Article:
He shrugged one shoulder. “Lucky guess. Let me know what you decide.”
Jami snorted. As if he really wanted to know. He lived in paradise. Why would he care what some tourist was doing with the rest of her life? “I’ll do that.”
Mak watched the woman stroll out to the sidewalk and peer down the street for the trolley. She’d used tap pay, so he hadn’t had the chance to skim her name off her credit card. She was pretty, long blond hair expertly cut, denim mini skirt showing off nice round hips and a white tunic mostly covering her flowered bikini top. She reminded him of the polished women he used to chase in New York, but she had a casual air about her.
Of course, she’d be leaving at the end of her vacation and he got to live in paradise for the rest of his life.
“What’s that scowl for?” Lani stopped beside him at the bar and leaned to see where he was looking. “You have a cranky haole?”
“No. Just thinking.” He handed her the rag. Time to go to his full-time job. “If Kai is late, yell at him.”
“He’s never that late.”
“Yesterday, he was two hours late because the waves were good. We lose customers when they can’t get service.”
“The tourists need to relax.”
Mak walked around the end of the bar. “That’s why they come here. To relax. And they don’t relax when they can’t get service. I should fire him and make him go work for one of the hotels. Then he’d have to learn to be on time.”
“He’s your cousin.”
“Who isn’t my cousin?” Mak stomped through the kitchen to the car he’d parked out back four hours ago. The afternoon stint covering his dad’s bar wasn’t a job. It was a break.
He drove up the mountain to his dad’s house, mostly hidden by the foliage. A UPS truck sat in front of the house and Sam jumped out. As soon as Mak saw the three boxes in Sam’s arms he leaned his head against the steering wheel.
“Hey Mak, I knew you’d be home soon, so I figured I would just wait. We sending these back?” Sam put the boxes on the trunk.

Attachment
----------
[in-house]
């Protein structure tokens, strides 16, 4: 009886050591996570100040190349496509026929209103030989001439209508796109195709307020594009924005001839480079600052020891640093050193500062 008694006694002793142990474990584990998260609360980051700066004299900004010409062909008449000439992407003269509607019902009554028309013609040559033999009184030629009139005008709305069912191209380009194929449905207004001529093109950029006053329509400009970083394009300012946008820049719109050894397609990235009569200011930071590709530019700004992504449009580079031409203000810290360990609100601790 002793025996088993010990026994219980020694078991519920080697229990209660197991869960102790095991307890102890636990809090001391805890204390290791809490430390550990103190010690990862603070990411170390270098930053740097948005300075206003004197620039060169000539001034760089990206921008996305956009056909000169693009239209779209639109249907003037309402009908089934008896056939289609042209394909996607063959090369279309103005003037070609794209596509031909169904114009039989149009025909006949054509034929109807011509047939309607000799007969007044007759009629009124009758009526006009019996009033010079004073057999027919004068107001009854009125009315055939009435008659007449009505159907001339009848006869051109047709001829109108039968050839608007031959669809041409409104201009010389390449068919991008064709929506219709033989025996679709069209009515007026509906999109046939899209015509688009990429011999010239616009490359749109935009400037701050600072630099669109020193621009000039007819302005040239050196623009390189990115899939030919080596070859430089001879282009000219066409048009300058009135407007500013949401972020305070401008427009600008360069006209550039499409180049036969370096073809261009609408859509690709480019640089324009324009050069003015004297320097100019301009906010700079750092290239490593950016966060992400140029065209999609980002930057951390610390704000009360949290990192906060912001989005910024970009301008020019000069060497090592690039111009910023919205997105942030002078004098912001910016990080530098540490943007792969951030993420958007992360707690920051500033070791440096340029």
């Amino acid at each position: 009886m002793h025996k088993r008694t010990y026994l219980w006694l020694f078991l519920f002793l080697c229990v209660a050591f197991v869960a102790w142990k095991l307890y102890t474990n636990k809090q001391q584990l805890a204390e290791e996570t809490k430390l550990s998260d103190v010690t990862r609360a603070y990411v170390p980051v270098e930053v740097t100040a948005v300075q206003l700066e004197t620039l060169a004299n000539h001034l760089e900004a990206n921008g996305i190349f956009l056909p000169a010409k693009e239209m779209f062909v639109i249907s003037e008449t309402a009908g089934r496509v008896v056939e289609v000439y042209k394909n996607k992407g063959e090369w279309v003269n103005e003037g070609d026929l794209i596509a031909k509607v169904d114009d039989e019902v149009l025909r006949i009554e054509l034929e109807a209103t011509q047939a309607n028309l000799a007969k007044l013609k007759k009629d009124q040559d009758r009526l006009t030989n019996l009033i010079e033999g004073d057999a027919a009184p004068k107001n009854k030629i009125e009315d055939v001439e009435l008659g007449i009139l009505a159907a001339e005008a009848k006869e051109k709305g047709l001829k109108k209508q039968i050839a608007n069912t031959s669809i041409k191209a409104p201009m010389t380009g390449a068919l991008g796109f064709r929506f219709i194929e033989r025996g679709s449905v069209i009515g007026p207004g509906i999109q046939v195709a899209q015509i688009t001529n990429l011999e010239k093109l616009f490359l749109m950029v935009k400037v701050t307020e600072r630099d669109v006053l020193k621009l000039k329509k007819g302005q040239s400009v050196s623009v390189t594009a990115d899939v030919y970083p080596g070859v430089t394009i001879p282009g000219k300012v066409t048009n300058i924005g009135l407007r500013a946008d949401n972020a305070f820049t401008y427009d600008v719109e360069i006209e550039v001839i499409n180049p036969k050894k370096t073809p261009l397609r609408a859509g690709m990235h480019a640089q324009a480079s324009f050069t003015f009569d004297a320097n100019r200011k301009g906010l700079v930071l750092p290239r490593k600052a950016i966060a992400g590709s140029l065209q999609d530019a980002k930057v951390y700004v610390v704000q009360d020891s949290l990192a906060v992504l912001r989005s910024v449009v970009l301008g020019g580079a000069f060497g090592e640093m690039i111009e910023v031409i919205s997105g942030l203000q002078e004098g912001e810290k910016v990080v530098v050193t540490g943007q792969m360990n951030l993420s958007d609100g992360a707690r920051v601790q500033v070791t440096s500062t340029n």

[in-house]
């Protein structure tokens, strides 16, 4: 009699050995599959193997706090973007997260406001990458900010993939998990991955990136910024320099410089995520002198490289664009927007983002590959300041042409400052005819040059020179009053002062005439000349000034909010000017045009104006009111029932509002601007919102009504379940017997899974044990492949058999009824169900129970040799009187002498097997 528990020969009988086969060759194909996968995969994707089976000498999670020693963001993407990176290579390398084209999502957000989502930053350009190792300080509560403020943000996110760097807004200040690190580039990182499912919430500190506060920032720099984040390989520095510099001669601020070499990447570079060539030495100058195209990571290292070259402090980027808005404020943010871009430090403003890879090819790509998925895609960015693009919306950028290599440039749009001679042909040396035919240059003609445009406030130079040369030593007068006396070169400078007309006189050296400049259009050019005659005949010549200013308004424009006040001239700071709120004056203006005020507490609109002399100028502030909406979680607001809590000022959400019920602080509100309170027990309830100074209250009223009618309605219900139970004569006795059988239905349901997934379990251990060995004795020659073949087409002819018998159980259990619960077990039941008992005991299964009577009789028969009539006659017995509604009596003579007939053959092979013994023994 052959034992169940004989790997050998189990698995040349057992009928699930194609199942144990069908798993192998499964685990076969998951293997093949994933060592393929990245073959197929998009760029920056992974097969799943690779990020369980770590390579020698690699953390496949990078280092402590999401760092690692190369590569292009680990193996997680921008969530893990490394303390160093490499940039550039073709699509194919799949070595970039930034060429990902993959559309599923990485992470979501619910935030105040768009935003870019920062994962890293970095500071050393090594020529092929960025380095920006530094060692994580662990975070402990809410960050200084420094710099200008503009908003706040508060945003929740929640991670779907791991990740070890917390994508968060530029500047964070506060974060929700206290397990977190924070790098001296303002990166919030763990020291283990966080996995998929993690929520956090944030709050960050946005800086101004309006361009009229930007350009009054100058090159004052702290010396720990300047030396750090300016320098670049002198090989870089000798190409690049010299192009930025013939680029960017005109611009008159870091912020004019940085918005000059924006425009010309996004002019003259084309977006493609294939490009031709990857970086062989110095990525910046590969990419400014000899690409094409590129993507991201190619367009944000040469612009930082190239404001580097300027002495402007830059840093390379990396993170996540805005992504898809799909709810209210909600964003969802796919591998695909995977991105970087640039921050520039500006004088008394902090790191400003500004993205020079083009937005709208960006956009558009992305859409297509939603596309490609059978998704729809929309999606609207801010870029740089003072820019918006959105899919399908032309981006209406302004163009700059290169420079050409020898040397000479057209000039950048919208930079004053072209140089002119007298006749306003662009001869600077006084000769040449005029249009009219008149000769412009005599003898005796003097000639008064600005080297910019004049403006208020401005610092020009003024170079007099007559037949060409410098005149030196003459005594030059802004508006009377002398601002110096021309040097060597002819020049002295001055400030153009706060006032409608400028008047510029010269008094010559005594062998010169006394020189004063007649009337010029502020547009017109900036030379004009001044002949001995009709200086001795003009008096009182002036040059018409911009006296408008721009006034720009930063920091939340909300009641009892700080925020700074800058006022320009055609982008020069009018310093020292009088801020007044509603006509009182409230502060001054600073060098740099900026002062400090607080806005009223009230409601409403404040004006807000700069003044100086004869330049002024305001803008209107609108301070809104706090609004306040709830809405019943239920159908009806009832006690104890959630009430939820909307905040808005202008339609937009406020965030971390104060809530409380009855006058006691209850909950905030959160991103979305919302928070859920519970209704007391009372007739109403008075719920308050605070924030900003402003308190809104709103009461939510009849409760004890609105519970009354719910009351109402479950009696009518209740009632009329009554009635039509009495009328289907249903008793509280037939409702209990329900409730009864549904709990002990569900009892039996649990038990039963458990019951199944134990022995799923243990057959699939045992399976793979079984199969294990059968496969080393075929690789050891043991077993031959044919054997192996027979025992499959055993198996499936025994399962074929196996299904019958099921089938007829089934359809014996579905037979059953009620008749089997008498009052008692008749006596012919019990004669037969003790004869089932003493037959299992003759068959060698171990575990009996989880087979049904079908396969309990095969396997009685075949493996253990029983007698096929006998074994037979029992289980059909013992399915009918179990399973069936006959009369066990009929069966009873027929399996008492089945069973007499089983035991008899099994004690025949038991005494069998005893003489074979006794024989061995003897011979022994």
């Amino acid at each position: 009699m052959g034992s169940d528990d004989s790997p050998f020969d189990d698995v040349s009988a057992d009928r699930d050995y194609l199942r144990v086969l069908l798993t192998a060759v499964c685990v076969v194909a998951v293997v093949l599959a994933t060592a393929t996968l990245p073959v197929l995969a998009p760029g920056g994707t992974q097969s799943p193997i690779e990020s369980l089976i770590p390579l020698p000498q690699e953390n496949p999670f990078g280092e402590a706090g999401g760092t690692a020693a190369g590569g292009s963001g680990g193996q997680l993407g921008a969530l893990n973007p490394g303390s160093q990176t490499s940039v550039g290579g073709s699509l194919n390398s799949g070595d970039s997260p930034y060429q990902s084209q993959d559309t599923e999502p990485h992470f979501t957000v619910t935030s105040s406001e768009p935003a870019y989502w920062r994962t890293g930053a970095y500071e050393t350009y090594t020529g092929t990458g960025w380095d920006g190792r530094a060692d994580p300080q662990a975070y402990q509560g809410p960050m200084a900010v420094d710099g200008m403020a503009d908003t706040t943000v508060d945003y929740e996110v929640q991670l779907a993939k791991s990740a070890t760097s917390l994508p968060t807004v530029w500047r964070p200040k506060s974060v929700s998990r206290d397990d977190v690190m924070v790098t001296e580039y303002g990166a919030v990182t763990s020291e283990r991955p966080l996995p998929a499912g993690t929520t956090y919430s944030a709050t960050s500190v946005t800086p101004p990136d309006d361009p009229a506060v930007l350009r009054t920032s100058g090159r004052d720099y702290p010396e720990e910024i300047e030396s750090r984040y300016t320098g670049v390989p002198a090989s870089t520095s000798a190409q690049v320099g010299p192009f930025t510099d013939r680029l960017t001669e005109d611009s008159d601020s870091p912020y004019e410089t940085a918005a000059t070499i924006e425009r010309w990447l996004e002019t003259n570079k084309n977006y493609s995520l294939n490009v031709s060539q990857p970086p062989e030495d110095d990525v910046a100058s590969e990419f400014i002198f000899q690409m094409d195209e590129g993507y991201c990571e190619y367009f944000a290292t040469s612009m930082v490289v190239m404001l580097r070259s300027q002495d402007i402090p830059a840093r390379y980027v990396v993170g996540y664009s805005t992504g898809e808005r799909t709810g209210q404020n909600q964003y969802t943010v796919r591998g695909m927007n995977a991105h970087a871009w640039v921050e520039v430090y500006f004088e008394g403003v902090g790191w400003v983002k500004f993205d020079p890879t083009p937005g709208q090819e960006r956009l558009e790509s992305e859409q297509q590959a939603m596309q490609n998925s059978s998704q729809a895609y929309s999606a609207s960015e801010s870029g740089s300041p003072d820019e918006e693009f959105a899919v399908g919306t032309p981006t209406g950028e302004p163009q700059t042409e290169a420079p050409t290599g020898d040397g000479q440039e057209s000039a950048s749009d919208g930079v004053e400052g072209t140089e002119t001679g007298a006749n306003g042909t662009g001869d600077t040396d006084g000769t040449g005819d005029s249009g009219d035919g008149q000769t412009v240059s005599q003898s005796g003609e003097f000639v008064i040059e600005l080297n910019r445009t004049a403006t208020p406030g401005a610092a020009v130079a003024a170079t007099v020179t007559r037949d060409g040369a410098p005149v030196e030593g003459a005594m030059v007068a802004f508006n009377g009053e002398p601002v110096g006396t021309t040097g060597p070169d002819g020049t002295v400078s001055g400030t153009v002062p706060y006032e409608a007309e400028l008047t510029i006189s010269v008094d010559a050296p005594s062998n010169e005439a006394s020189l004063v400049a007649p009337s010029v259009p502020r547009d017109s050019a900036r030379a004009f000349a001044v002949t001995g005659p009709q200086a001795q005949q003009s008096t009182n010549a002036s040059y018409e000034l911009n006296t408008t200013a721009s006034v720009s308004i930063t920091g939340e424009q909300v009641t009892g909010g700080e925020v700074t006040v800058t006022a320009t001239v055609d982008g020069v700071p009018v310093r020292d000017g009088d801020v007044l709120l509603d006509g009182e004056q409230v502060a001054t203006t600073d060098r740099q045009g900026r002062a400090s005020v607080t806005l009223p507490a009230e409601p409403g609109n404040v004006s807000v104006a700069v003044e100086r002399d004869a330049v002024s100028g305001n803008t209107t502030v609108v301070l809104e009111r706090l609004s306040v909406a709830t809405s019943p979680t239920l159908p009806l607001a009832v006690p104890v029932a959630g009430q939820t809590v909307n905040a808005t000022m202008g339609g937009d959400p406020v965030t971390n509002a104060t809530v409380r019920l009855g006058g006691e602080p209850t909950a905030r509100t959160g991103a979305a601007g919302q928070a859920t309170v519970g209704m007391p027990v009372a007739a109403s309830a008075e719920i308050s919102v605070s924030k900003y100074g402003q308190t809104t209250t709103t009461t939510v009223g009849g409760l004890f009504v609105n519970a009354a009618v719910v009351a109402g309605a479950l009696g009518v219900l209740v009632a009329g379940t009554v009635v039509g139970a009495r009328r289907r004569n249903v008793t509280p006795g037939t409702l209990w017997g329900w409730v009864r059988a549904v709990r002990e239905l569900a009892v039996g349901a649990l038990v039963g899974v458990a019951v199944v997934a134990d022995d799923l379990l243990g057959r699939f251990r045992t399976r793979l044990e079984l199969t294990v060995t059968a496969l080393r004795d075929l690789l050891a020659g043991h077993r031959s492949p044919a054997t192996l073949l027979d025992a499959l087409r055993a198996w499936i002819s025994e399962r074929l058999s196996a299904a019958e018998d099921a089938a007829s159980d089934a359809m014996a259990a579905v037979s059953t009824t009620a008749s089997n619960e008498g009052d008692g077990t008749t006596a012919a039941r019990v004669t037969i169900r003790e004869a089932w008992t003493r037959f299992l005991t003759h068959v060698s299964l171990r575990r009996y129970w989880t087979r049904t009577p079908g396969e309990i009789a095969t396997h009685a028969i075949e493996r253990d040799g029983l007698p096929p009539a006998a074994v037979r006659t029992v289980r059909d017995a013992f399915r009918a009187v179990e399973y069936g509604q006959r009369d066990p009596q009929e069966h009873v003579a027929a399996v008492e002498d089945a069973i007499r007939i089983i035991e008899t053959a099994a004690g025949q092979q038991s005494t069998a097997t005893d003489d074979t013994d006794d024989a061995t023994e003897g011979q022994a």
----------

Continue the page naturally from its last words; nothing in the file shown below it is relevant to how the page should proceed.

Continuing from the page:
“Yes, we’re sending them back.” Mak climbed out of the car. He signed Sam’s pad and then the two of them went to work opening the boxes and filling out the return paperwork.
“I thought your aunt was canceling Prime,” Sam said, sealing the last box.
“So did I. Thanks.”
“No problem.” Sam carried the boxes back to his truck. “See you tomorrow.”
No doubt. Mak dialed his aunt as he opened the house. “Lola, I thought you canceled Dad’s Prime membership.”
“I was, but you know he loves it so much.”
“No, he doesn’t. He buys crap he doesn’t need and I have to send it back. Prime just means it all happens faster.”
“So what’s the harm?”
Mak leaned back against the door. His dad glanced up from the television. He had the laptop so he was probably online shopping again. The couch was piled with boxes. Those were harder to return. Once dad saw his treasures, he wanted to keep them. “Lola, his credit cards are maxed out.”
“So he will get another one.”
Mak closed his eyes. Years of alcoholism and depression had left his dad with cognitive impairment. His aunt didn’t have any excuse. “Just cancel it please?”
“You should respect your elders.”
“I do. That’s why I came home. Please, Aunt Lola.”
Lola sighed. “All right. But I don’t know why you would punish your father like this. Shopping online is the only thing that gives him pleasure.”
“I need to get dinner.”
Dad stood and walked to the couch to search through his boxes.
“You should come here. Shona is coming over. You remember Shona.”
“I remember.” Shona had been his girlfriend in high school, but after graduation, Mak had gotten a full ride to the University of Michigan and Shona had stayed on the island and was married with two kids before he got his degree.
“She would love to see you again. You need to take a break. Relax.”
“And I might be able to do that if Kai showed up for his shift on time. Maybe another night. Bye, Aunt Lola. Don’t forget to cancel that thing.” He hung up before she could say anything else.
“Makoa, I got something wonderful today,” Dad said, unraveling bubble wrap. It looked like a crumpled plastic bag, but it was made of glass.
“That’s great, Dad.”
“I got one for each of your aunties for Christmas.” Dad beamed, thrilled with his purchase.
Never mind the fact that they had Christmas presents for every member of the extended family for the next decade already or that it was March. His next called needed to be to chew out his cousin Jessa. He’d put a hold on the mail so he could intercept these things before they got to the house, but Jessa worked at the post office and was oh so helpfully delivering everything behind his back. “What do you want for dinner?”
Mak nodded. “I’ll get on that then.”
Last year he’d had a good job in New York. Lots of money, nice restaurants, beautiful women. And now he needed to figure out how to sneak six identical glass plastic bags out of the house and return them. Paradise indeed.